January 07, 2004

Greetings From London, Outpost of the End of the Western World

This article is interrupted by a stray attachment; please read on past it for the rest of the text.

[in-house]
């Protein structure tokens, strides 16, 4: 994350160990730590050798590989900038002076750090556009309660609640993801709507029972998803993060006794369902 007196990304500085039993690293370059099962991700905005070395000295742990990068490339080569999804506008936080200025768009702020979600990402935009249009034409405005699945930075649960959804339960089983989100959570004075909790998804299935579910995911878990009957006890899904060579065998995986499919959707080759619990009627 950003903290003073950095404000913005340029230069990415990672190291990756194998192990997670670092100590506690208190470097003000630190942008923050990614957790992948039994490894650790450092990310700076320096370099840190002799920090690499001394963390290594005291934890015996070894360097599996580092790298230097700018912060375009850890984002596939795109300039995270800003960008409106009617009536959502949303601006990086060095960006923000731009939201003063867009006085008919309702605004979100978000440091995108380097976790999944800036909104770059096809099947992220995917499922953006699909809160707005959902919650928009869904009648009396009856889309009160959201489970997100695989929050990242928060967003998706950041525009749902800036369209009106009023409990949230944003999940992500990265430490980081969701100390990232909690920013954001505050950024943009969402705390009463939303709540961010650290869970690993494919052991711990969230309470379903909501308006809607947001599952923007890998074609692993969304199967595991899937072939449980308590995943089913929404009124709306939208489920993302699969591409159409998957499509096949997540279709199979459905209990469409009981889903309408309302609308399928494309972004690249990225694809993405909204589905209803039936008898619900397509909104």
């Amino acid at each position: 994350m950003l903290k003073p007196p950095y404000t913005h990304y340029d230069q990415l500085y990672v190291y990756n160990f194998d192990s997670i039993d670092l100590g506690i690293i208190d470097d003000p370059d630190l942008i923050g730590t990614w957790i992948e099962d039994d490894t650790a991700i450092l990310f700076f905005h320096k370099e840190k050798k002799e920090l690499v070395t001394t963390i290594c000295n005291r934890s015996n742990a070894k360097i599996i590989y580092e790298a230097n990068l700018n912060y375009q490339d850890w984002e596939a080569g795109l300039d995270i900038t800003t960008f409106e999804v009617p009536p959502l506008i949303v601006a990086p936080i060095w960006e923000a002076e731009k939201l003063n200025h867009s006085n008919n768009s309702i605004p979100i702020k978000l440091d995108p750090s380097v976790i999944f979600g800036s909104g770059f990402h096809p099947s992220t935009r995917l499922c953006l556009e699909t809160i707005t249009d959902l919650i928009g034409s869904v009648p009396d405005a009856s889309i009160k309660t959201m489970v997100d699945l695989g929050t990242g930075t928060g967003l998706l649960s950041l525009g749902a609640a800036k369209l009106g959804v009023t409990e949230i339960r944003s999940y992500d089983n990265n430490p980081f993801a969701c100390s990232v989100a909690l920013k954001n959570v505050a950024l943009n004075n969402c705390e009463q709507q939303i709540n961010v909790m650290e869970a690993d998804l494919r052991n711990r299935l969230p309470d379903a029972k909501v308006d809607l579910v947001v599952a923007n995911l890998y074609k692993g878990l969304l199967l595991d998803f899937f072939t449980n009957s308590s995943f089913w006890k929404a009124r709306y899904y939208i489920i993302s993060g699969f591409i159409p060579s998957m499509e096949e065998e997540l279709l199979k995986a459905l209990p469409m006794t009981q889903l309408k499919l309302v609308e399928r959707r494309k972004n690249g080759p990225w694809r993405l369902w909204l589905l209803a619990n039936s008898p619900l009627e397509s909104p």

I'd hoped to have a picture of a proper English breakfast on the Insider today...but the software required to upload pictures from my digital camera TO the computer here in the Fleet Street Publications office...isn't handy. I'll try back at the hotel later. Meanwhile, it's surprisingly nice here in London...nicer than in Paris even, although grayer today than yesterday. I'm here to meet with a few people in "The City." We're forming a sort of investor's round table to exchange ideas and chronicle what I'm calling capitalism's "Journey to the East." The idea--although a bit controversial-- is simple. The world's economic center of gravity is moving...from the socialized welfare states of the West...to the East...to the services capital of the world, India...and the goods capital of the world, China. As I said, "Big Idea." I'll be "unpacking" that idea here on the Insider and in the monthly issues. From a big picture "strategic" perspective, it requires thinking about a world in which America is not the preeminent economy...one where the words "America" and "Capitalism" are not synonymous. It also requires figuring out just what the Asian version of capitalism is going to look like in the 21st century. The "spirit of capitalism" isn't just moving. It's changing...but into what exactly? Tactically speaking...and immediately speaking...one of the immediate causes of this migration of capital and labor from the West to the East is the imminent calamity facing America's financial economy....the economy created, distorted, bloated, and imperiled by artificially low-interest rates. Of course...there can be no creation without destruction. Don't believe me? Just remember the Law of Conservation of Matter...that matter cannot be created or destroyed. It only changes states. (In chemistry terms, strictly speaking, the law states that in a chemical reaction, the sum of the mass of the reactants equals the sum of the mass of the products. ) It's tempting to get into a tangent here about how wealth is created in the context of the law of conservation of matter. That is, it seems to lend itself to a mechanistic description of wealth...that there's only so much that can go around and that all you can do is redistribute it from one place to another. Thus the Marxists. However, human labor, ideas, and ingenuity add value to the raw materials of earth. Matter can be destroyed. But that doesn't mean value can't be added...by turning oil into plastic, steel into skyscrapers, or ebonized birch and walnut into a Steinway. That (adding value to raw materials through ideas) is the spirit of capitalism. And it doesn't have much to do with the kind of financial high-wire act taking place in corporate boardrooms (and private kitchen conversations out of earshot of the kids) all over America. A lot of people won't be comfortable with the idea that America has made an enormous collective moral error by so recklessly pursuing financial wealth instead of producing real value. What is it to be an American if not to live in the citadel of capitalism? Maybe this is what the French feel like right now. DeGaulle is rumored to have once said to Eisenhower that without France, there could be no West. This has turned out, I think, not to be true. Ideas evolve. And though they find better manifestations in some countries and cultures than others...no idea, be it democracy, equality, or capitalism "bleongs" to any one country. These ideas exist, Platonically, whether nations exist. And so there will be capitalism without America leading it. That is the world we're going to live in. That is the great question of the 21st century...what will Asian capitalism look like...and how can investors like you and me profit from it while avoiding the decline and fallout of the deleveraging of America?


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